• Adds a third indirection in lookup

Bloom filters

  • A probabilistic, super-duper memory efficient hash “set,” used primarily for short-circuiting otherwise expensive computations
  • Find results are only “definitely not” and “maybe”
  • Supports find and insert operations only—no actual data elements is stored (since, as the NSA informed us, metadata is not real data! 😉 ), so there’s such thing as a “get” op
    • This is especially useful for privacy purposes
  • How it works
    • On insert, take K (fast) hash functions, each hash function sets one bit in the Bloom filter’s bit field
    • On find, hash the object and see if each of the bits you get from your hash functions are set; if they are, the item in question was probably inserted in the past
    • Increasing the number of hash functions decreases your false positive probability (but increases the memory usage)

Navigation meshes

  • Representation of a search space (used for pathfinding) that reduces the number of nodes necessary to represent the traversable area
  • Grid representations suck: They don’t map well onto non-square shapes, and you typically use a lot of them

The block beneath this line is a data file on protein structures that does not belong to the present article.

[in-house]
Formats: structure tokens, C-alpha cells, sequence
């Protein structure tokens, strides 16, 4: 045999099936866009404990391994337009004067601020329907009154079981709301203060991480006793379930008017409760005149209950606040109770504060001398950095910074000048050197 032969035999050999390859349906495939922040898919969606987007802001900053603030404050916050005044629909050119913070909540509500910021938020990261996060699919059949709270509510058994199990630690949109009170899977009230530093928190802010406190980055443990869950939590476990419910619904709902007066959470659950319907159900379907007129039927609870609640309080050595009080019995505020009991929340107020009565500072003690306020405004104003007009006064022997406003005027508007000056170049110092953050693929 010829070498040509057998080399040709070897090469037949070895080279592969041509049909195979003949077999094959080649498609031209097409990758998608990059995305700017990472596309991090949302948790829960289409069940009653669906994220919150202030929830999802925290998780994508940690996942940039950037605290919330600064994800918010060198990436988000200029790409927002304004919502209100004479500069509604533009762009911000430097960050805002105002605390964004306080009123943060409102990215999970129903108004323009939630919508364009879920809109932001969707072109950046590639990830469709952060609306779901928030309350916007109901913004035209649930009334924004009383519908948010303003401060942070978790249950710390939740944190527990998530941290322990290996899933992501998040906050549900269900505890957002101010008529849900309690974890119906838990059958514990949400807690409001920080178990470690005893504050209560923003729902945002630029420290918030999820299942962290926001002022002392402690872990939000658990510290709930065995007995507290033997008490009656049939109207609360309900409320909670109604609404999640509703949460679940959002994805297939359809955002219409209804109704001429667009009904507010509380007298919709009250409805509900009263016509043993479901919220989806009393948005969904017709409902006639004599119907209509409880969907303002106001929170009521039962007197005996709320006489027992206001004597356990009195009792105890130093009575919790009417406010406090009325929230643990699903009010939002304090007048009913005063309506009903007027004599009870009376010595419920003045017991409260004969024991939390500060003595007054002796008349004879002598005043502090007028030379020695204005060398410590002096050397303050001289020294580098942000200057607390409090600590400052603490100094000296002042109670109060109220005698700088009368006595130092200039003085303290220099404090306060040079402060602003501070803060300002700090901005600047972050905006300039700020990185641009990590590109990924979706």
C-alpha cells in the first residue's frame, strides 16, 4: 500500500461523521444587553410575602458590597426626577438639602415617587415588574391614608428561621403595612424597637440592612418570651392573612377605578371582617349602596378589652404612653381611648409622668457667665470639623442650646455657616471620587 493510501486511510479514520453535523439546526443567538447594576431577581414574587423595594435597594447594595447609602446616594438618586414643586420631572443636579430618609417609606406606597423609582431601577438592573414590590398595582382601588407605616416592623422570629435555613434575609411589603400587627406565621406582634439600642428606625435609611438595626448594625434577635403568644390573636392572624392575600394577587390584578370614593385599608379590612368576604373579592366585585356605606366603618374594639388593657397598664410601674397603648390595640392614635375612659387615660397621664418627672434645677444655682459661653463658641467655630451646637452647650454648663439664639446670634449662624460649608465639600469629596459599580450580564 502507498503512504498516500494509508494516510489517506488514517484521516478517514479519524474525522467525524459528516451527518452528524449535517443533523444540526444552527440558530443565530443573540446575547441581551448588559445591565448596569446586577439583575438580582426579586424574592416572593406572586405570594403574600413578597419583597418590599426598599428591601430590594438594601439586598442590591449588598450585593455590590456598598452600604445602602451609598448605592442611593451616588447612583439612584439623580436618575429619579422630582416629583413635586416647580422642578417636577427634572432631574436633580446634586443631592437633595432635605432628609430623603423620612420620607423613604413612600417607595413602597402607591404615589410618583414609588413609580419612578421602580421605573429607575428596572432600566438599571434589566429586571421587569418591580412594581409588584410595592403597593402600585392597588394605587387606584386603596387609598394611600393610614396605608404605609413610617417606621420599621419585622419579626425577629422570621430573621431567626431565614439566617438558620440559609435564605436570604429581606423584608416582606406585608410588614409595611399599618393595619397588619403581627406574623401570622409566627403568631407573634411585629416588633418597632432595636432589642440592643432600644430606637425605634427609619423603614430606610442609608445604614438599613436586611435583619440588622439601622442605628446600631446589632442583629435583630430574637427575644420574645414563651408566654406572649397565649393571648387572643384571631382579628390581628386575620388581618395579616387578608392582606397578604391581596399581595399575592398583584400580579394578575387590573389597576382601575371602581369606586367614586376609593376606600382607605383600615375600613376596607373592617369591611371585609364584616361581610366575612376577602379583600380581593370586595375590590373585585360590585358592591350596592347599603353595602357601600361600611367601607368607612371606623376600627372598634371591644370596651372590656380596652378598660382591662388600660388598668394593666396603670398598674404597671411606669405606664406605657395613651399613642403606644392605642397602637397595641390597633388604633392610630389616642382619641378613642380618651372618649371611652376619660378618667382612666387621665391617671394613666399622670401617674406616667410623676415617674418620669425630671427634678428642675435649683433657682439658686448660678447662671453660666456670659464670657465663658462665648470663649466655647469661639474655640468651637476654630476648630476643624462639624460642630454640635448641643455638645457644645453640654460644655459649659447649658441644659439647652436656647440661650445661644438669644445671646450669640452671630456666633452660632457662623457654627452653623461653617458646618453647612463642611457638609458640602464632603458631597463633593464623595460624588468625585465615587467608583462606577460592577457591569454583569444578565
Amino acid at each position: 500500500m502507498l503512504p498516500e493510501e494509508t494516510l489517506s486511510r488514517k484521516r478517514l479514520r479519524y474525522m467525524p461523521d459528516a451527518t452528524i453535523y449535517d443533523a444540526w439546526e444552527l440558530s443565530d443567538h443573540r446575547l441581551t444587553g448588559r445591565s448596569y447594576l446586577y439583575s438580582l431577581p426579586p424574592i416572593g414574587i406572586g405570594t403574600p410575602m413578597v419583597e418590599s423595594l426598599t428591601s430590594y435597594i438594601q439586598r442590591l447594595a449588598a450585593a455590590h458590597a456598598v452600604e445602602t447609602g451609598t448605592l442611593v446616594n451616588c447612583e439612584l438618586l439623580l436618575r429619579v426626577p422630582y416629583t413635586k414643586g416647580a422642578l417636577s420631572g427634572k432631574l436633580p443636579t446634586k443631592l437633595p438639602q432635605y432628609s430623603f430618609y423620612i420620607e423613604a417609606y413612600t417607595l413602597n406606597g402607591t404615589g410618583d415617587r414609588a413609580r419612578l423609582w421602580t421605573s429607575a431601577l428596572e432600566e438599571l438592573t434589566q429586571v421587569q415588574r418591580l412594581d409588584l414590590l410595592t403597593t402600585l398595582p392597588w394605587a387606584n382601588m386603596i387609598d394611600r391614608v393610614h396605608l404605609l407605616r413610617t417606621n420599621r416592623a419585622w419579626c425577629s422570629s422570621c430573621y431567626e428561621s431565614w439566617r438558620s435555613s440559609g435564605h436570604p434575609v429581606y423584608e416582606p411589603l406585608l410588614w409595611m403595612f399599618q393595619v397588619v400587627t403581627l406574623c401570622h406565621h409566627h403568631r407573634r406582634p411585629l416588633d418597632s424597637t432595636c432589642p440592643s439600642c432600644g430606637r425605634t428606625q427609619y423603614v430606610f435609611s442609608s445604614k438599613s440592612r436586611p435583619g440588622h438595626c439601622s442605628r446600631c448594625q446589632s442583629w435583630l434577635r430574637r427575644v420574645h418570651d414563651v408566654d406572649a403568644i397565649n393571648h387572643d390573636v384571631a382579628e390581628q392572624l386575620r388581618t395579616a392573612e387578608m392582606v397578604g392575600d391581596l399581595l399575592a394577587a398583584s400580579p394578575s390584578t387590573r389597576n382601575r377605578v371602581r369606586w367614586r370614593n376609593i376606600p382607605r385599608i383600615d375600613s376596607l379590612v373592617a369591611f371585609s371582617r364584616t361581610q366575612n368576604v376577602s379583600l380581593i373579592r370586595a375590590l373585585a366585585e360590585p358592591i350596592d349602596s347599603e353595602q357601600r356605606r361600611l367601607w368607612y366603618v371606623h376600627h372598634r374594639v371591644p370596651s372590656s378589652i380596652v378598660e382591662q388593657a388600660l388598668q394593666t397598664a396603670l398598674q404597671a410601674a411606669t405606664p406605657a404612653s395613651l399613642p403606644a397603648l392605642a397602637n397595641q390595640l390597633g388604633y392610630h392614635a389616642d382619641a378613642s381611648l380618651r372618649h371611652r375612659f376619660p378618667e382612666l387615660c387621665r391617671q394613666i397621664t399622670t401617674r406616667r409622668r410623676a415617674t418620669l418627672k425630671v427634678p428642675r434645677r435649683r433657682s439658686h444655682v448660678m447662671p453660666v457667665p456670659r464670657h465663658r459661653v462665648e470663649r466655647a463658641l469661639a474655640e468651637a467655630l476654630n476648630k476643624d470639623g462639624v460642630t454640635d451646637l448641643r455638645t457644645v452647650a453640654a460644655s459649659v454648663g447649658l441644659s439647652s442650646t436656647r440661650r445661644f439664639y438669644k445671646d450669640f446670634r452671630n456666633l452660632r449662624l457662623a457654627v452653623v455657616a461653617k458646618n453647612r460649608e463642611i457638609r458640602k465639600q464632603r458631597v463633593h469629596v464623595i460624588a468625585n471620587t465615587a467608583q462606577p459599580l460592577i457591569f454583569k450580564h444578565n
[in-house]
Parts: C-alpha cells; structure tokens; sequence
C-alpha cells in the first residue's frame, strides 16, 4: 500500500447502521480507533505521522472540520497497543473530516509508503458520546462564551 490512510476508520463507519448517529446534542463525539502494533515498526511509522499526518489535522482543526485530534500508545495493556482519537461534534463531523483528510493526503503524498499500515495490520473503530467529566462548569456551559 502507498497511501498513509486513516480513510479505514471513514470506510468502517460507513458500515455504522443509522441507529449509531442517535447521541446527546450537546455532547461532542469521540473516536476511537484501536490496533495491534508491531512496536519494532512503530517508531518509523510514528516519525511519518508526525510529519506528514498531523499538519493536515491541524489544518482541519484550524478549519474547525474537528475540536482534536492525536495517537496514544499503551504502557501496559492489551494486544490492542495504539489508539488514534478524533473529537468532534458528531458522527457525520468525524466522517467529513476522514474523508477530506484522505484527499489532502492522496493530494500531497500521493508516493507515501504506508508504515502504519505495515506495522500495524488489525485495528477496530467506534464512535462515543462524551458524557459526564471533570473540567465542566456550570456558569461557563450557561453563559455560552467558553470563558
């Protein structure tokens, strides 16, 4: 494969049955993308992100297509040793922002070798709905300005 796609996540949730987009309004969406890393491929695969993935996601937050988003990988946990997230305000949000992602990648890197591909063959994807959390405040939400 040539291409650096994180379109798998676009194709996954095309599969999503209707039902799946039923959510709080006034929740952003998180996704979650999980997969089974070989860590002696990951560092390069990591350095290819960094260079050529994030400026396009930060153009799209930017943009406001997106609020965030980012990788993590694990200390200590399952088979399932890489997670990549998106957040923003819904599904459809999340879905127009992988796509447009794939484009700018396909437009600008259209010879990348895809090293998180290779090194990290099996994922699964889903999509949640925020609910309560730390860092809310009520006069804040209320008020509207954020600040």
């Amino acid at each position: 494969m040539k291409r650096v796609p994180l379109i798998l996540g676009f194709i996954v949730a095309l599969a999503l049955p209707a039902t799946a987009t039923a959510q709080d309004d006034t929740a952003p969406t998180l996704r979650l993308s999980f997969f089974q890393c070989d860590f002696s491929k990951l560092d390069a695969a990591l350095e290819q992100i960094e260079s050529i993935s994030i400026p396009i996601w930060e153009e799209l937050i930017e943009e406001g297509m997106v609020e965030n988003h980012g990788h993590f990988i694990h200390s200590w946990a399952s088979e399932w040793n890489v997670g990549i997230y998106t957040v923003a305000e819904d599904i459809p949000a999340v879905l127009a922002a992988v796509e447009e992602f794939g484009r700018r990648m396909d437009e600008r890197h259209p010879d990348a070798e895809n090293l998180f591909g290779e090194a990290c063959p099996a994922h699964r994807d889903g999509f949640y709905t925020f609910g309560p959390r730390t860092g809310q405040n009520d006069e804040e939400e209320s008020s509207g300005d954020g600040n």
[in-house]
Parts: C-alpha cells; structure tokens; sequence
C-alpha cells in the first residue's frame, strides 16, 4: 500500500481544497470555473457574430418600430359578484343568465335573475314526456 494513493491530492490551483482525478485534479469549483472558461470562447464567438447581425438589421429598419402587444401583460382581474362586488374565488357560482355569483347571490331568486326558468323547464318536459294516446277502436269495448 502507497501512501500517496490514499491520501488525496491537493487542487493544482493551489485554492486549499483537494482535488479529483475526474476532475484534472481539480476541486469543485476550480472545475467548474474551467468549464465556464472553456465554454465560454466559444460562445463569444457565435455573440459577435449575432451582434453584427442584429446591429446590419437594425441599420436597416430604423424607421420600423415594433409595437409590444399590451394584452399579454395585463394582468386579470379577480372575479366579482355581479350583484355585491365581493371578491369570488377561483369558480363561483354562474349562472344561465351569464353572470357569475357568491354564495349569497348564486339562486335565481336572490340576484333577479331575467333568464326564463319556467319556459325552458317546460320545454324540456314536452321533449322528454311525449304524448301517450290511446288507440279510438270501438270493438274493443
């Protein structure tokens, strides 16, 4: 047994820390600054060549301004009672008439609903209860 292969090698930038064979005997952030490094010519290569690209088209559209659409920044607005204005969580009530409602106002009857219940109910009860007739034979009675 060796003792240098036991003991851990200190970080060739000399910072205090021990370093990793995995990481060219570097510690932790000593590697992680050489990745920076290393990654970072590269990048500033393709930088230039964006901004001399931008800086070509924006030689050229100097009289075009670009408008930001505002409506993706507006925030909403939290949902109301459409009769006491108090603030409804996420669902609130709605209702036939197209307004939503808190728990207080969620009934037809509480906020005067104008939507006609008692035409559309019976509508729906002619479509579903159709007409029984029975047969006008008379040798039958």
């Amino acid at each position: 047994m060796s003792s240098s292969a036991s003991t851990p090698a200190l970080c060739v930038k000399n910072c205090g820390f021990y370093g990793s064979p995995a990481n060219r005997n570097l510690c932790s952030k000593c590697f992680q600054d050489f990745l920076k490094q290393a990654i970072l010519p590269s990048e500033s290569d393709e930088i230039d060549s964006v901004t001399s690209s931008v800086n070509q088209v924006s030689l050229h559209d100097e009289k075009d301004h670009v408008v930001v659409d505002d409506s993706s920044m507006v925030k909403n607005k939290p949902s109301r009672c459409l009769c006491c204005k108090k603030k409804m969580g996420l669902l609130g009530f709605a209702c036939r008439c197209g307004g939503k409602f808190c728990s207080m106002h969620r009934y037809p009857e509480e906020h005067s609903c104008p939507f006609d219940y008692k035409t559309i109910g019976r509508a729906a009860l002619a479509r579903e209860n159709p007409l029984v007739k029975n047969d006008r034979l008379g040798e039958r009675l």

• Triangle nav meshes improve upon this; using a mix of triangles and squares can improve it even further
  • Consider:Screen Shot 2017-11-02 at 4.06.26 PM.png
  • To actually traverse this, you would move from edge to edge to get between nodes, and when you reach your destination node, you could simply beeline to your goal (since you know it will be free of obstacles)
  • You can use Recast to create nav meshes, and A* or the like to search them

Hash pointers

  • A combination of a pointer and a hash of the thing being pointed to
  • Allows you to verify that the data hasn’t been changed since you got the pointer to it
  • Most common implementation is in Merkle trees in cryptocurrency blockchains
  • Tamper detection: suppose the data in a block has changed maliciously in a blockchain (a series of hash pointers + data). In order for the attacker to “get away with it,” they’ll have to change the data in Block X, plus the hash in Block Y that points to Block X. But, Block Z stored a hashpointer to Block X as well, and its hash included the now-altered hash in Block X, so the attacker has to also change the hash of Block Z (and so on up the chain).
    • Verification is O(N), for N number of blocks
  • Alternative: Merkle trees
    • Tree structure where only the leaves hold data, and all other nodes simply store 2 hash pointers to 2 children
    • Verification of the structure takes O(log(N)) time, but that also means it takes less tampering on the part of an attacker